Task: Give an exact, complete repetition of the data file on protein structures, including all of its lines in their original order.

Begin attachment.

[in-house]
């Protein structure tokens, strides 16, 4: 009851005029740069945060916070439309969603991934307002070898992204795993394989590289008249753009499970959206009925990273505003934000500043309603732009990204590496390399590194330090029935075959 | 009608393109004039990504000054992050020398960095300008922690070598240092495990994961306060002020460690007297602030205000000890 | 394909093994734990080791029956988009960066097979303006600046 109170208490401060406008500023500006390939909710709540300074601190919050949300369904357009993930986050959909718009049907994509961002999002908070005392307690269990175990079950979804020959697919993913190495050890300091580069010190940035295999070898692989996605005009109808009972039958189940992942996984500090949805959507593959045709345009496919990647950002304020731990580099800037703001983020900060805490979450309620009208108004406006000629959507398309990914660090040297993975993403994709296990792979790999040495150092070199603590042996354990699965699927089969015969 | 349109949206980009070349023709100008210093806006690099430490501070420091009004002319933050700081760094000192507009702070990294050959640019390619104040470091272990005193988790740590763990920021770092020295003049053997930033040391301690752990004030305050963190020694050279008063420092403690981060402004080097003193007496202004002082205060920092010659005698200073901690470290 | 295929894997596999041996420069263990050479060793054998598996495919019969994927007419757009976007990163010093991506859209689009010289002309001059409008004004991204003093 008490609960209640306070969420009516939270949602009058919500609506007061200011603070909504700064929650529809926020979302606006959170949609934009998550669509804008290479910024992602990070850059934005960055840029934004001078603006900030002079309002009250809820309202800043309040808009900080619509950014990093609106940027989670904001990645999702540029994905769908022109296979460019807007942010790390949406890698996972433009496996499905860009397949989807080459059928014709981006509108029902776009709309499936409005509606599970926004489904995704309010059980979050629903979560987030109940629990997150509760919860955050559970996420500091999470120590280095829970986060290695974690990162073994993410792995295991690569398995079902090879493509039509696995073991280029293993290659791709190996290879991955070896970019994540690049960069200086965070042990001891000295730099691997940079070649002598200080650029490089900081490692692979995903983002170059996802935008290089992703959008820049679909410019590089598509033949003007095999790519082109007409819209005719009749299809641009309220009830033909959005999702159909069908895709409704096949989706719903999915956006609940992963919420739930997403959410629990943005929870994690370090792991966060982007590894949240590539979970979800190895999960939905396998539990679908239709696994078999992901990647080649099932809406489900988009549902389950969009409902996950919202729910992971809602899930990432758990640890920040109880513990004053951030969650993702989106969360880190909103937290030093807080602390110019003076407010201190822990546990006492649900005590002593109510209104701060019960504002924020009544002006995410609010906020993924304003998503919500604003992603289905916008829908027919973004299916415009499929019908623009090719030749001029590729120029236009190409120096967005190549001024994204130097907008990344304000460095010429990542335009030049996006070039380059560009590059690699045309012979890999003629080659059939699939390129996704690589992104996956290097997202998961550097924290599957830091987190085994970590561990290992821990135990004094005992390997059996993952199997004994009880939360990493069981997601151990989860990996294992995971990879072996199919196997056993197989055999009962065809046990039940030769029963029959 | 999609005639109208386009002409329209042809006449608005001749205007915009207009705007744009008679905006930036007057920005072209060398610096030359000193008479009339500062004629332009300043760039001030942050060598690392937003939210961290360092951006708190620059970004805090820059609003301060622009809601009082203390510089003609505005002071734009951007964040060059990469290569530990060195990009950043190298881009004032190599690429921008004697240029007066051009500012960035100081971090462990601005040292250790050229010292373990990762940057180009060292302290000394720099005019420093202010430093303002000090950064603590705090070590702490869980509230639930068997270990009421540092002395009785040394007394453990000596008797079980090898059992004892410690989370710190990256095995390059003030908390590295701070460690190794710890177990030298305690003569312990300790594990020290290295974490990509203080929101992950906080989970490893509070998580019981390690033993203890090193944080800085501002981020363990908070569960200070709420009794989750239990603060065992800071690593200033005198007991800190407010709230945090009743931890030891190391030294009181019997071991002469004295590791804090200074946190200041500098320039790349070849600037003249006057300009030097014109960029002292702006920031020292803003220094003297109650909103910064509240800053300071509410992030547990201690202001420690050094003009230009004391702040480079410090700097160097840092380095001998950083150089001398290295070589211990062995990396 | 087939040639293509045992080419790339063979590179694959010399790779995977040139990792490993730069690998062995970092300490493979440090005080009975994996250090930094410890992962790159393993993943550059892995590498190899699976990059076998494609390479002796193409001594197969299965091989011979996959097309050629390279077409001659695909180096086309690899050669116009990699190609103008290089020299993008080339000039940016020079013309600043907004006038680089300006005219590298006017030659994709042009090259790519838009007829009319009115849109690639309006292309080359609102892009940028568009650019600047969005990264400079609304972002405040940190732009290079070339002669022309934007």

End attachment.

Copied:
[in-house]
């Protein structure tokens, strides 16, 4: 009851005029740069945060916070439309969603991934307002070898992204795993394989590289008249753009499970959206009925990273505003934000500043309603732009990204590496390399590194330090029935075959 | 009608393109004039990504000054992050020398960095300008922690070598240092495990994961306060002020460690007297602030205000000890 | 394909093994734990080791029956988009960066097979303006600046 109170208490401060406008500023500006390939909710709540300074601190919050949300369904357009993930986050959909718009049907994509961002999002908070005392307690269990175990079950979804020959697919993913190495050890300091580069010190940035295999070898692989996605005009109808009972039958189940992942996984500090949805959507593959045709345009496919990647950002304020731990580099800037703001983020900060805490979450309620009208108004406006000629959507398309990914660090040297993975993403994709296990792979790999040495150092070199603590042996354990699965699927089969015969 | 349109949206980009070349023709100008210093806006690099430490501070420091009004002319933050700081760094000192507009702070990294050959640019390619104040470091272990005193988790740590763990920021770092020295003049053997930033040391301690752990004030305050963190020694050279008063420092403690981060402004080097003193007496202004002082205060920092010659005698200073901690470290 | 295929894997596999041996420069263990050479060793054998598996495919019969994927007419757009976007990163010093991506859209689009010289002309001059409008004004991204003093 008490609960209640306070969420009516939270949602009058919500609506007061200011603070909504700064929650529809926020979302606006959170949609934009998550669509804008290479910024992602990070850059934005960055840029934004001078603006900030002079309002009250809820309202800043309040808009900080619509950014990093609106940027989670904001990645999702540029994905769908022109296979460019807007942010790390949406890698996972433009496996499905860009397949989807080459059928014709981006509108029902776009709309499936409005509606599970926004489904995704309010059980979050629903979560987030109940629990997150509760919860955050559970996420500091999470120590280095829970986060290695974690990162073994993410792995295991690569398995079902090879493509039509696995073991280029293993290659791709190996290879991955070896970019994540690049960069200086965070042990001891000295730099691997940079070649002598200080650029490089900081490692692979995903983002170059996802935008290089992703959008820049679909410019590089598509033949003007095999790519082109007409819209005719009749299809641009309220009830033909959005999702159909069908895709409704096949989706719903999915956006609940992963919420739930997403959410629990943005929870994690370090792991966060982007590894949240590539979970979800190895999960939905396998539990679908239709696994078999992901990647080649099932809406489900988009549902389950969009409902996950919202729910992971809602899930990432758990640890920040109880513990004053951030969650993702989106969360880190909103937290030093807080602390110019003076407010201190822990546990006492649900005590002593109510209104701060019960504002924020009544002006995410609010906020993924304003998503919500604003992603289905916008829908027919973004299916415009499929019908623009090719030749001029590729120029236009190409120096967005190549001024994204130097907008990344304000460095010429990542335009030049996006070039380059560009590059690699045309012979890999003629080659059939699939390129996704690589992104996956290097997202998961550097924290599957830091987190085994970590561990290992821990135990004094005992390997059996993952199997004994009880939360990493069981997601151990989860990996294992995971990879072996199919196997056993197989055999009962065809046990039940030769029963029959 | 999609005639109208386009002409329209042809006449608005001749205007915009207009705007744009008679905006930036007057920005072209060398610096030359000193008479009339500062004629332009300043760039001030942050060598690392937003939210961290360092951006708190620059970004805090820059609003301060622009809601009082203390510089003609505005002071734009951007964040060059990469290569530990060195990009950043190298881009004032190599690429921008004697240029007066051009500012960035100081971090462990601005040292250790050229010292373990990762940057180009060292302290000394720099005019420093202010430093303002000090950064603590705090070590702490869980509230639930068997270990009421540092002395009785040394007394453990000596008797079980090898059992004892410690989370710190990256095995390059003030908390590295701070460690190794710890177990030298305690003569312990300790594990020290290295974490990509203080929101992950906080989970490893509070998580019981390690033993203890090193944080800085501002981020363990908070569960200070709420009794989750239990603060065992800071690593200033005198007991800190407010709230945090009743931890030891190391030294009181019997071991002469004295590791804090200074946190200041500098320039790349070849600037003249006057300009030097014109960029002292702006920031020292803003220094003297109650909103910064509240800053300071509410992030547990201690202001420690050094003009230009004391702040480079410090700097160097840092380095001998950083150089001398290295070589211990062995990396 | 087939040639293509045992080419790339063979590179694959010399790779995977040139990792490993730069690998062995970092300490493979440090005080009975994996250090930094410890992962790159393993993943550059892995590498190899699976990059076998494609390479002796193409001594197969299965091989011979996959097309050629390279077409001659695909180096086309690899050669116009990699190609103008290089020299993008080339000039940016020079013309600043907004006038680089300006005219590298006017030659994709042009090259790519838009007829009319009115849109690639309006292309080359609102892009940028568009650019600047969005990264400079609304972002405040940190732009290079070339002669022309934007």